Friday, 20 December 2019
The British House of Commons has approved Prime Minister Boris Johnson’s plan for the United Kingdom to leave the European Union on 31 January.
The MPs voted in favour of the Withdrawal Agreement Bill, which is the bill that had to transpose the agreement Johnson made with the EU into UK law, reports De Standaard.
The bill also banned an extension of the transition period, which would mean the UK technically being out of the EU but still following many of its rules, past 2020, reports BBC.
The law was passed by 358 votes to 234, a majority of 124, which was not unexpected given Johnson’s Conservative Party’s majority during last week’s elections.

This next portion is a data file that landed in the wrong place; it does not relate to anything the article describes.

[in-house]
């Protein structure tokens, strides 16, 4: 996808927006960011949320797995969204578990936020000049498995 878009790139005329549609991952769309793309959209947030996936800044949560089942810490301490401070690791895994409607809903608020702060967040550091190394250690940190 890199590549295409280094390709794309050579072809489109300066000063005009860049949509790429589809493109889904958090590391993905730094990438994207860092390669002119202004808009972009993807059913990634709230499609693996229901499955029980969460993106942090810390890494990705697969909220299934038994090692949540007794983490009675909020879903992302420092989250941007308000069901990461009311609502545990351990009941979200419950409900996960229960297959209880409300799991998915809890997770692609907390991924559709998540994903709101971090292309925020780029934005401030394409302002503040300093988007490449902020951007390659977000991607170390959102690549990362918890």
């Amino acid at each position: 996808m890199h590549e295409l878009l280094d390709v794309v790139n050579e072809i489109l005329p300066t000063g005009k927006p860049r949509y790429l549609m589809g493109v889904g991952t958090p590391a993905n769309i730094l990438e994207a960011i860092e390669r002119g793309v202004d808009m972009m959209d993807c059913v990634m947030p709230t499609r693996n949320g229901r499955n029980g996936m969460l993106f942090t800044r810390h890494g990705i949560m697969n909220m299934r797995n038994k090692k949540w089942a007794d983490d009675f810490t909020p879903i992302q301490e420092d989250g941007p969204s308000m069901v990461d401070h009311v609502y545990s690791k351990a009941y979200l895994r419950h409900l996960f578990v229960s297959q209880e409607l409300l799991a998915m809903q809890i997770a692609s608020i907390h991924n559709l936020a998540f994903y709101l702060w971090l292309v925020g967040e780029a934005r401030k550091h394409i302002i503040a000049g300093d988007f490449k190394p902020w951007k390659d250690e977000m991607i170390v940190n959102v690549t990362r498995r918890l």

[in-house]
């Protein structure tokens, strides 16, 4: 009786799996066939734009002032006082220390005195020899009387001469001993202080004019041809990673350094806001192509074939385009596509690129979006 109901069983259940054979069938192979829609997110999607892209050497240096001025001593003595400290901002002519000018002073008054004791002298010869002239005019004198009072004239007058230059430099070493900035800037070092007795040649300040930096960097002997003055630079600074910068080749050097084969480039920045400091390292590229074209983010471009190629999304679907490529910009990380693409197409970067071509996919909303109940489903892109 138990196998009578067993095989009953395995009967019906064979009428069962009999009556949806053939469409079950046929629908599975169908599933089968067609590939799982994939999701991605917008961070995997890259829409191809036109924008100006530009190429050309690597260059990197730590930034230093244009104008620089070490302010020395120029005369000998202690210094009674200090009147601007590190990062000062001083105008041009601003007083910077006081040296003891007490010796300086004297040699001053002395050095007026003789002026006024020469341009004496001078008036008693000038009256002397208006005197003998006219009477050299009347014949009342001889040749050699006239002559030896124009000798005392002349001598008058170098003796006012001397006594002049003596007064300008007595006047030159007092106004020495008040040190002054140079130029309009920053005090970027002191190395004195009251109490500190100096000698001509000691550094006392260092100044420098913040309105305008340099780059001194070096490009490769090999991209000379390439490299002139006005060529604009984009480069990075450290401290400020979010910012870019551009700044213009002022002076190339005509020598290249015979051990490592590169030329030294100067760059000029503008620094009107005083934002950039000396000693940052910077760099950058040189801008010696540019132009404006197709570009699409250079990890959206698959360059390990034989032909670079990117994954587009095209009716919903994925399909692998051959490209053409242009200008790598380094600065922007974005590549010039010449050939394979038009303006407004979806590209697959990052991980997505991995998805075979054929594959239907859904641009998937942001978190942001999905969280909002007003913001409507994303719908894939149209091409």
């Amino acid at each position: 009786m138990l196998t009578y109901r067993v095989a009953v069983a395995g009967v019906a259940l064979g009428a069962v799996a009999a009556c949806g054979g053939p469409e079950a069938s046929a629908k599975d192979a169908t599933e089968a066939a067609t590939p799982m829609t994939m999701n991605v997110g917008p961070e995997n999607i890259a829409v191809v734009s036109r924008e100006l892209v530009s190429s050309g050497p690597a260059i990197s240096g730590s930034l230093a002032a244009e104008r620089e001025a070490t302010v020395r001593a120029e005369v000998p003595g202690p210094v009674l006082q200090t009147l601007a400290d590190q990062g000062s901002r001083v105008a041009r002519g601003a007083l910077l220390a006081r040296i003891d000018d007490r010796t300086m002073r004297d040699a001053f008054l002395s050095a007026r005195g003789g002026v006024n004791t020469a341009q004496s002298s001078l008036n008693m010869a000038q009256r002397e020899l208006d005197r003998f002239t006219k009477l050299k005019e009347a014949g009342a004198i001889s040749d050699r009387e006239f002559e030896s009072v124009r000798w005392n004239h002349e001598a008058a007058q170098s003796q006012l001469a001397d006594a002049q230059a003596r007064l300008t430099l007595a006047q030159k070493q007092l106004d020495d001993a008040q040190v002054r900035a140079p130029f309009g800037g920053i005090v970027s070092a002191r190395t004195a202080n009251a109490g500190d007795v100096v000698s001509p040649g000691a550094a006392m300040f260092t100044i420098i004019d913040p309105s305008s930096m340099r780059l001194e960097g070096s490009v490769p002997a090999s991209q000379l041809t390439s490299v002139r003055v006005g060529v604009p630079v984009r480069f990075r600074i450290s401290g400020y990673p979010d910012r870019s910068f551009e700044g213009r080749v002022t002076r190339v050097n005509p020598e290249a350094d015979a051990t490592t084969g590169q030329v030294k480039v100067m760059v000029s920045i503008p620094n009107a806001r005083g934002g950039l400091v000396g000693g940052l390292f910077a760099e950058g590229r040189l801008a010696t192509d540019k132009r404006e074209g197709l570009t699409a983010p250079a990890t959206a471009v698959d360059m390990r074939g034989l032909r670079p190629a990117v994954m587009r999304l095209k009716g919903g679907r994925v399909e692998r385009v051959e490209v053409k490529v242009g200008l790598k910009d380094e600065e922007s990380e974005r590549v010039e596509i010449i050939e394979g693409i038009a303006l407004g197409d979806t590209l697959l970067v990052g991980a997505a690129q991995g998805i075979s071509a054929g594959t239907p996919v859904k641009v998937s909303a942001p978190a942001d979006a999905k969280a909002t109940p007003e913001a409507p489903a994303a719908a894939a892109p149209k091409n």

The country was now “one step closer to getting Brexit done” according to Johnson.
The approval means that the UK will almost certainly leave the European Union on 31 January at the latest. The date was agreed on with the European leaders, after the original Brexit date of 29 March 2019 had been postponed three times, reports VRT.
By 31 January, the Johnson government must also have a series of other laws passed that will make Brexit possible, but the Prime Minister has stated that all legislation will be ready on time.
The Brussels Times